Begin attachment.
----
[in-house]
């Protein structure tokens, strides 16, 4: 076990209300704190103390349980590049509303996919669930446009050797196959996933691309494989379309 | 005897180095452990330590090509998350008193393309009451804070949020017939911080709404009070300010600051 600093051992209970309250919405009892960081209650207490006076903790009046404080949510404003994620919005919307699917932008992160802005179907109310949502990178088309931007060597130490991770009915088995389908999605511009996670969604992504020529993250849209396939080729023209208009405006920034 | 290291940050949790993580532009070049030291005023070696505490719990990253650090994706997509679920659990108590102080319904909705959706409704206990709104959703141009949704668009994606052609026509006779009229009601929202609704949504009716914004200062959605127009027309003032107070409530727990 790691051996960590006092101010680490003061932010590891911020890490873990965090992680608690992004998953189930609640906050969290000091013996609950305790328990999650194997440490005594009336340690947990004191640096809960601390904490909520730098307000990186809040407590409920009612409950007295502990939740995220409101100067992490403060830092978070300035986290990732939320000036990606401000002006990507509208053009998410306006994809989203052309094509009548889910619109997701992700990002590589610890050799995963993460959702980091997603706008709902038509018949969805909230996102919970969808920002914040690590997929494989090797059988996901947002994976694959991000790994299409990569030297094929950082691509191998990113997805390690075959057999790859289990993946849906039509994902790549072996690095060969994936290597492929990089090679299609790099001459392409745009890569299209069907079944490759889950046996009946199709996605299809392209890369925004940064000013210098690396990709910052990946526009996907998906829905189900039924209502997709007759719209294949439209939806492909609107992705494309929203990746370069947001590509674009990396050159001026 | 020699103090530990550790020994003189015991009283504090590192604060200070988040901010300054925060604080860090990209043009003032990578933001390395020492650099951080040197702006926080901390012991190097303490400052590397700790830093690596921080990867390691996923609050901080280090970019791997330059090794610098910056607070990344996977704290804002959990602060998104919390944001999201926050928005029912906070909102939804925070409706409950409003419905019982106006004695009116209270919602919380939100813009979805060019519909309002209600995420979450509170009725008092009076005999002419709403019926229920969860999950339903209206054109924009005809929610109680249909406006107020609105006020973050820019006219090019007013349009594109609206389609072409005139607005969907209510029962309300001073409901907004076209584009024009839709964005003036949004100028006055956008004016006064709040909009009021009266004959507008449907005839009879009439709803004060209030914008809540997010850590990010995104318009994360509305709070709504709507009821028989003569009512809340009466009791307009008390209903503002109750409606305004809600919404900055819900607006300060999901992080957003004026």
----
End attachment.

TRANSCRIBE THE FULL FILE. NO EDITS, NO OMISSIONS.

[in-house]
């Protein structure tokens, strides 16, 4: 076990209300704190103390349980590049509303996919669930446009050797196959996933691309494989379309 | 005897180095452990330590090509998350008193393309009451804070949020017939911080709404009070300010600051 600093051992209970309250919405009892960081209650207490006076903790009046404080949510404003994620919005919307699917932008992160802005179907109310949502990178088309931007060597130490991770009915088995389908999605511009996670969604992504020529993250849209396939080729023209208009405006920034 | 290291940050949790993580532009070049030291005023070696505490719990990253650090994706997509679920659990108590102080319904909705959706409704206990709104959703141009949704668009994606052609026509006779009229009601929202609704949504009716914004200062959605127009027309003032107070409530727990 790691051996960590006092101010680490003061932010590891911020890490873990965090992680608690992004998953189930609640906050969290000091013996609950305790328990999650194997440490005594009336340690947990004191640096809960601390904490909520730098307000990186809040407590409920009612409950007295502990939740995220409101100067992490403060830092978070300035986290990732939320000036990606401000002006990507509208053009998410306006994809989203052309094509009548889910619109997701992700990002590589610890050799995963993460959702980091997603706008709902038509018949969805909230996102919970969808920002914040690590997929494989090797059988996901947002994976694959991000790994299409990569030297094929950082691509191998990113997805390690075959057999790859289990993946849906039509994902790549072996690095060969994936290597492929990089090679299609790099001459392409745009890569299209069907079944490759889950046996009946199709996605299809392209890369925004940064000013210098690396990709910052990946526009996907998906829905189900039924209502997709007759719209294949439209939806492909609107992705494309929203990746370069947001590509674009990396050159001026 | 020699103090530990550790020994003189015991009283504090590192604060200070988040901010300054925060604080860090990209043009003032990578933001390395020492650099951080040197702006926080901390012991190097303490400052590397700790830093690596921080990867390691996923609050901080280090970019791997330059090794610098910056607070990344996977704290804002959990602060998104919390944001999201926050928005029912906070909102939804925070409706409950409003419905019982106006004695009116209270919602919380939100813009979805060019519909309002209600995420979450509170009725008092009076005999002419709403019926229920969860999950339903209206054109924009005809929610109680249909406006107020609105006020973050820019006219090019007013349009594109609206389609072409005139607005969907209510029962309300001073409901907004076209584009024009839709964005003036949004100028006055956008004016006064709040909009009021009266004959507008449907005839009879009439709803004060209030914008809540997010850590990010995104318009994360509305709070709504709507009821028989003569009512809340009466009791307009008390209903503002109750409606305004809600919404900055819900607006300060999901992080957003004026």